In neighboring Webster County, Extension director Laura Griffeth says many of the dryland peanut yields in her county will be counted in hundreds of pounds rather than thousands of pounds. “In some spots, growers have had only four-tenths of an inch of rain in three months. We’re cautiously optimistic on some of our crop and hopefully have good insurance on the rest of it,” she says.

“The heat really has affected our crop this year,” says John Beasley, University of Georgia Extension specialist. “Temperatures of 95 to 100 degrees just knocked the bottom out of our fruit set. Very high temperatures reduce the plant’s ability to produce fruit, or the peanut pods, by causing pollen sterility. When a thermometer is reading 95 degrees in the shade, it’s much warmer down in the soil. When the air temperature reaches the upper 90s or 100 and above, it’s not uncommon for the temperature reflected from bare ground a few inches above the soil surface to reach in the 130s and 140s.”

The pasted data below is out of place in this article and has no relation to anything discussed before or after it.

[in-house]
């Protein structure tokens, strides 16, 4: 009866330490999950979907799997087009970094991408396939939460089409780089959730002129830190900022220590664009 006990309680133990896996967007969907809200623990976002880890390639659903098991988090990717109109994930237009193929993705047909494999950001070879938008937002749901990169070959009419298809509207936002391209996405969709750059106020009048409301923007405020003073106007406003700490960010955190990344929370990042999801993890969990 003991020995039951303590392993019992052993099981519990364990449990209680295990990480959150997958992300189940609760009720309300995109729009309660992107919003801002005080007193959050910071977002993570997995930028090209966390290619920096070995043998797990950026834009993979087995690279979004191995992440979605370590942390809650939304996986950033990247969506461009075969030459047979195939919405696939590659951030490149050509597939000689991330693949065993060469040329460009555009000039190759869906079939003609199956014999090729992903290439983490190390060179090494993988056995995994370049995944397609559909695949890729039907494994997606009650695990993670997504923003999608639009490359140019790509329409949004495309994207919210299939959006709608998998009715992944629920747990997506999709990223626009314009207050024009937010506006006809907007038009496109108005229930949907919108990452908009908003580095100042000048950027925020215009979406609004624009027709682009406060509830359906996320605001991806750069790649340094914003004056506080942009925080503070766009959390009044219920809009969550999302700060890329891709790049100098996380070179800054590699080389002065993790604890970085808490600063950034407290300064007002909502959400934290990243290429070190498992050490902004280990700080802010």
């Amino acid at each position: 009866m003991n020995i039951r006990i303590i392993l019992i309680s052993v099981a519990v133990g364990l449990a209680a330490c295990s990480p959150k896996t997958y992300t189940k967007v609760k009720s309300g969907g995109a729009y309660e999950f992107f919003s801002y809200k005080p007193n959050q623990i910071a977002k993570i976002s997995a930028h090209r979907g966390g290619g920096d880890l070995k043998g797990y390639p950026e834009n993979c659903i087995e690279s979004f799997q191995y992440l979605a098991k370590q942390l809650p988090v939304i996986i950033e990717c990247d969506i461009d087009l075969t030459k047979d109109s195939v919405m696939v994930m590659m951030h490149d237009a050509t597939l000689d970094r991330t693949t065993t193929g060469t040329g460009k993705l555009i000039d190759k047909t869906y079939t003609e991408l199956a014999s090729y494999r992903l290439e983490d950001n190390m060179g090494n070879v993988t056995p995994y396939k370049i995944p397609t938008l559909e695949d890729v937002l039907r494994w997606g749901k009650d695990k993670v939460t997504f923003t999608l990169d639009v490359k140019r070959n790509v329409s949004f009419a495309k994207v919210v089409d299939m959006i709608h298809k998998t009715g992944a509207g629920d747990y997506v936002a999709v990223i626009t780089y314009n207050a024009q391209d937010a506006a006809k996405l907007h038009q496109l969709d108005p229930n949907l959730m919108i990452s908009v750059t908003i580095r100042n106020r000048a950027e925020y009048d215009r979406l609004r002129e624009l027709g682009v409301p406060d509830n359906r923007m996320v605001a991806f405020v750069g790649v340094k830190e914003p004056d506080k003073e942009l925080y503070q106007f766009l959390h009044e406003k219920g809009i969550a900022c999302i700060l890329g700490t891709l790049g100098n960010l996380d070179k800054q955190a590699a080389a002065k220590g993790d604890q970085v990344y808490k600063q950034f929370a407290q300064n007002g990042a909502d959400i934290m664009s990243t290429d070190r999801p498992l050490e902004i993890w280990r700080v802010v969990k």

How hot has it been? Beasley says maximum temperatures reached 95 degrees or higher during the 92-day period of June 1-Aug. 31 on 17 days at Tifton, 26 days at Attapulgus, and 24 days at Plains. This compares to six, 14 and six days at Tifton, Attapulgus and Plains, respectively, in 2009 when Georgia growers set a record-average yield of 3,510 pounds per acre.

USDA’s peanut yield estimate for Georgia from the month of September was 3,400 pounds per acre, a forecast many see as being overly optimistic.
“We don’t know where we’ll end up in terms of yield potential,” says Beasley. “The hardest hit areas in Georgia as far as lack of rainfall are in the southwest portion of the state bordering Alabama. Some of those farmers haven’t had rain in three to four weeks.”